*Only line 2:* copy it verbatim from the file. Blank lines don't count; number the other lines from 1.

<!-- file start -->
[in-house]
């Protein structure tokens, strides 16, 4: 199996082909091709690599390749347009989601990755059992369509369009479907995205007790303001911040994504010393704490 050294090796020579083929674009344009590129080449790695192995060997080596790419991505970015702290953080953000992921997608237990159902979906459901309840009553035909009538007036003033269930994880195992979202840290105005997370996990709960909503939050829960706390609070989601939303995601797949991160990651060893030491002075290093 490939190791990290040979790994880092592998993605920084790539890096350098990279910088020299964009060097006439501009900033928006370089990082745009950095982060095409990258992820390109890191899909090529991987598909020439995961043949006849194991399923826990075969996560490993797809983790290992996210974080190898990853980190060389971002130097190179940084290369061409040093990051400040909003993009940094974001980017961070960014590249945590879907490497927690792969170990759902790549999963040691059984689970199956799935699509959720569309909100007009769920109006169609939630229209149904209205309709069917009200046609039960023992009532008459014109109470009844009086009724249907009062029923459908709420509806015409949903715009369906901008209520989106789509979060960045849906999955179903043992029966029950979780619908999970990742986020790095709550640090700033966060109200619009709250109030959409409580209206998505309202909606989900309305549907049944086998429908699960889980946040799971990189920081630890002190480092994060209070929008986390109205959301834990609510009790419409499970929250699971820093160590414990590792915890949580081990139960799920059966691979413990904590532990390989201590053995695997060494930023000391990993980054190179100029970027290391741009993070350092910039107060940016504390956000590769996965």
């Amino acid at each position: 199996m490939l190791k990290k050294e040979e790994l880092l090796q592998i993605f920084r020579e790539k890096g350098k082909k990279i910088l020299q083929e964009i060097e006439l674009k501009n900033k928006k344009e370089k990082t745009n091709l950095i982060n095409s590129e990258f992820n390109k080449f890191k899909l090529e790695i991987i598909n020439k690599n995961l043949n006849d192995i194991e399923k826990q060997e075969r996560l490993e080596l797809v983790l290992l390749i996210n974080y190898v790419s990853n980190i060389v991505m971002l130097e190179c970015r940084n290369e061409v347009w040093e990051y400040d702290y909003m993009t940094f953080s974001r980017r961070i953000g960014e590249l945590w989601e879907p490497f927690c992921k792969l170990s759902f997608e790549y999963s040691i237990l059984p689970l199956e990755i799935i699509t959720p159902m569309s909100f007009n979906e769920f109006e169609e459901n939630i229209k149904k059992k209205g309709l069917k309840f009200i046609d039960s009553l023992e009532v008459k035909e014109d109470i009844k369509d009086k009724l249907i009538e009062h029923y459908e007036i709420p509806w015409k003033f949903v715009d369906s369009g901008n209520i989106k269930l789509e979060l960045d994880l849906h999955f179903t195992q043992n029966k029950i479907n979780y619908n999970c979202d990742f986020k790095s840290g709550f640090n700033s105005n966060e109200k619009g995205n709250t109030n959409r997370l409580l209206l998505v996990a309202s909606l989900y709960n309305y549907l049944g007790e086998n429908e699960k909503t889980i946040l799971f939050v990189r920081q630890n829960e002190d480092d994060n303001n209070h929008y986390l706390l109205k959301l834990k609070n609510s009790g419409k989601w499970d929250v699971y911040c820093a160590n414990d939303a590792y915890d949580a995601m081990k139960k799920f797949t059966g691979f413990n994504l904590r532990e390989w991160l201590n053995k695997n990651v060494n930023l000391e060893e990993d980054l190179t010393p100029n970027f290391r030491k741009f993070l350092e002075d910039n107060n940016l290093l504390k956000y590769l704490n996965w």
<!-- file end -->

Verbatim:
């Protein structure tokens, strides 16, 4: 199996082909091709690599390749347009989601990755059992369509369009479907995205007790303001911040994504010393704490 050294090796020579083929674009344009590129080449790695192995060997080596790419991505970015702290953080953000992921997608237990159902979906459901309840009553035909009538007036003033269930994880195992979202840290105005997370996990709960909503939050829960706390609070989601939303995601797949991160990651060893030491002075290093 490939190791990290040979790994880092592998993605920084790539890096350098990279910088020299964009060097006439501009900033928006370089990082745009950095982060095409990258992820390109890191899909090529991987598909020439995961043949006849194991399923826990075969996560490993797809983790290992996210974080190898990853980190060389971002130097190179940084290369061409040093990051400040909003993009940094974001980017961070960014590249945590879907490497927690792969170990759902790549999963040691059984689970199956799935699509959720569309909100007009769920109006169609939630229209149904209205309709069917009200046609039960023992009532008459014109109470009844009086009724249907009062029923459908709420509806015409949903715009369906901008209520989106789509979060960045849906999955179903043992029966029950979780619908999970990742986020790095709550640090700033966060109200619009709250109030959409409580209206998505309202909606989900309305549907049944086998429908699960889980946040799971990189920081630890002190480092994060209070929008986390109205959301834990609510009790419409499970929250699971820093160590414990590792915890949580081990139960799920059966691979413990904590532990390989201590053995695997060494930023000391990993980054190179100029970027290391741009993070350092910039107060940016504390956000590769996965």